It’s Here! The March TSS Visa Implementation

Introduction of the new Temporary Skill Shortage (Subclass 482) visa and associated changes to the Employer Nomination Scheme 186 and Regional Skilled Migration Scheme 187 Permanent Residency visas come into effect 18 March 2018.

So what took so long? The Department of Home Affairs (formerly Immigration & Border Protection) have announced that the new Regulations have now been signed into effect by the Governor General and will come into effect from Sunday 18 March 2018.

While 48 hours’ notice would widely be considered scandalous in most areas of Australian law this is a surprisingly long period in immigration practice. In the past the Department have made major changes with less than 24 hours’ notice, or with no notice at all!

Information provided earlier in March suggested that there were a number of factors which had delayed implementation – the Department of Home Affairs was liaising heavily with external Departments on a range of new issues related to the TSS visa, including occupations for regional exemptions for the 457 list, the Department had to align timing with Vice Regal availability, and (potentially) the passage of the Migration Amendment (Skilling Australia Fund Bill) 2018 (the ‘SAF Bill’).

The SAF Bill did not pass through Parliament, meaning that the new visa system will effectively operate without a training system until it does or an alternative system is introduced.

Below is a list of headline changes which will come into effect from March 18th. Further information will be provided in coming days as we have time to digest the information in detail and Instructions and Instruments are released.

Regulatory changes from 18 March

Business Sponsorship changes include:

  • Sponsors will have the obligation to comply with Training Benchmark A and B removed. As the SAF Bill has not passed this means that employers will not need to comply with any training requirements for 457 and TSS applications. Obligations will remain in some cases for 186 TRT applications (see below).
  • Additional prohibitions on recovering costs from employees for costs related to visa applications is specifically prohibited.
  • Refunds will be available for Business Sponsorship applications where there is an error on the part of the Department of Home Affairs.

Changes to the Nomination include:

  • The 482 stream will be determined by the occupation list at the time of lodgement – subsequent changes will not affect the list.
  • A new concept, the ‘Australia Market Salary Rate’ (‘AMSR’) will be introduced. The AMSR is to be calculated in accordance with instructions in a Legislative Instrument which is yet to be released. The Department will have the right to dispute the AMSR for a role based on labour market conditions.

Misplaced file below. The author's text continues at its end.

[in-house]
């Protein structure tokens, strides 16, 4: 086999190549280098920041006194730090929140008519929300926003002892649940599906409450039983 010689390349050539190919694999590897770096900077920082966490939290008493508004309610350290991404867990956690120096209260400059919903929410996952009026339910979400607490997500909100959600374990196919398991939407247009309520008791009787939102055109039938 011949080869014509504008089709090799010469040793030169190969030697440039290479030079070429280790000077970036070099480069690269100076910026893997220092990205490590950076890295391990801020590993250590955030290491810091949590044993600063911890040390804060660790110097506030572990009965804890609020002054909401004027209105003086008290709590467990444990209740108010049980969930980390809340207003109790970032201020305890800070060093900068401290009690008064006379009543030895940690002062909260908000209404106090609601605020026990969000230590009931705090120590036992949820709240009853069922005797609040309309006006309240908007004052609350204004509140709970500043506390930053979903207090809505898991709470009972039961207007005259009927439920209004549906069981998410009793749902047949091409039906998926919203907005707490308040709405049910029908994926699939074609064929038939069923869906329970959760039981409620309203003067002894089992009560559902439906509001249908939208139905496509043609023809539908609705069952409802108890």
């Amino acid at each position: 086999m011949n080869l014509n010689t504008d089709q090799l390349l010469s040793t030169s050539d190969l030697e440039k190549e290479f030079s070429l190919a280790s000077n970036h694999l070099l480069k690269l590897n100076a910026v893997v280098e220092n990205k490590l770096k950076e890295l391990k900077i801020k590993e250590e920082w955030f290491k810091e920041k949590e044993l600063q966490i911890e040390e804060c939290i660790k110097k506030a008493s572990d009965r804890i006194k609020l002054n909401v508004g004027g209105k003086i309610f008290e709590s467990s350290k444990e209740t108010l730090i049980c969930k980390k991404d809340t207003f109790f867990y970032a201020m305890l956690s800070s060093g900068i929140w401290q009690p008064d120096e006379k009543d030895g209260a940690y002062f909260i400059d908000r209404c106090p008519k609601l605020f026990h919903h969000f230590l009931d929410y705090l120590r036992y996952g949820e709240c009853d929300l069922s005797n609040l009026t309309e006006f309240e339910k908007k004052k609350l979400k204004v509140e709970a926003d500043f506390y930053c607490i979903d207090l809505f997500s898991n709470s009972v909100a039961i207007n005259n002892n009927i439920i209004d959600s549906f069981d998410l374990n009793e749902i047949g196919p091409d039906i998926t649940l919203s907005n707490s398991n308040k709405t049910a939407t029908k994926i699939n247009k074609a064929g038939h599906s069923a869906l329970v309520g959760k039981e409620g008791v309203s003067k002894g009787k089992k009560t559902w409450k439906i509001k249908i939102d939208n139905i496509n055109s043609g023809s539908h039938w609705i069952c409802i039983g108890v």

• Assessment of terms and conditions will be expanded from remuneration only to separate comparisons for annual earnings, earnings and employment conditions.
  • Nominations must specify the period of appointment as expressed in years. A maximum of 2 years will be available for STSOL occupations unless International Trade Obligations apply.
  • TSS visa may be cancelled if the visa holder ceases to have a genuine intention to work in the position, or the position ceases to be genuine.
  • Employers must certify that contracts of employment comply with all Federal, State and Territory employment legislation.
  • Only full time positions will be available.

New rules relating to the TSS 482 visa include

  • New requirement for 2 years work experience in the nominated occupation.
  • Schedule 3 will no longer apply – meaning that individuals will be able to apply from a Bridging Visa A, B or C.
  • PIC 4007 will enable health waivers rather than the previous system of employer certified waivers.
  • New Condition 8607 replaces 8107 which will limit visa holder employment to the sponsoring employer.

Stream based (MLTSSL & STSOL) regulations will include:

  • Applications in the STSOL stream will not be possible if the person has held more than 1 TSS visa onshore.
  • Short Term stream will have additional Genuine Temporary Entrant (‘GTE’) requirement whereby applicants must demonstrate they intend to remain in Australia temporarily.

Changes to the 186 and 187 visas

  • 186 and 187 TRT only available for holders of MLTSSL TSS visa. Exemption applies to existing 457 visa holders and where they are listed in an instrument (to be released).
  • 186 and 187 TRT requirement extended to require work 3 years work in the last 4 years in the nominated position while the holder of a 457 or TSS visa (for 187 visa there is capacity to exempt classes of persons).
  • 186 and 187 TRT age limit reduced to 45 (though transitional arrangements will apply for 457 visa holders).
  • New criteria strengthen delegate’s ability to consider if employer has capacity to employer applicant for 2 years under proposed terms and conditions.
  • 186 and 187 TRT must match first four digits of ANZSCO code in most recent TSS or 457 visa – this will give some flexibility to use work in a previous closely related role, for example, experience as a pastry chef may be counted towards time as a baker.
  • Must be no information available to delegate that non-remuneration based terms and conditions are less favourable than equivalent Australians.
  • New rules will enable the delegate to request a Skills Assessment for applicants for the 186 and 187 TRT pathways.
  • For 187 Direct Entry applications the delegate and the Regional Certifying Body can consider whether anyone ‘would move’ to the area to perform the role.
  • Caveats can now be imposed on RSMS occupations.

More to follow shortly.

If you have any questions or concerns about how these changes will effect your employer visa compliance, don’t hesitate to contact us.


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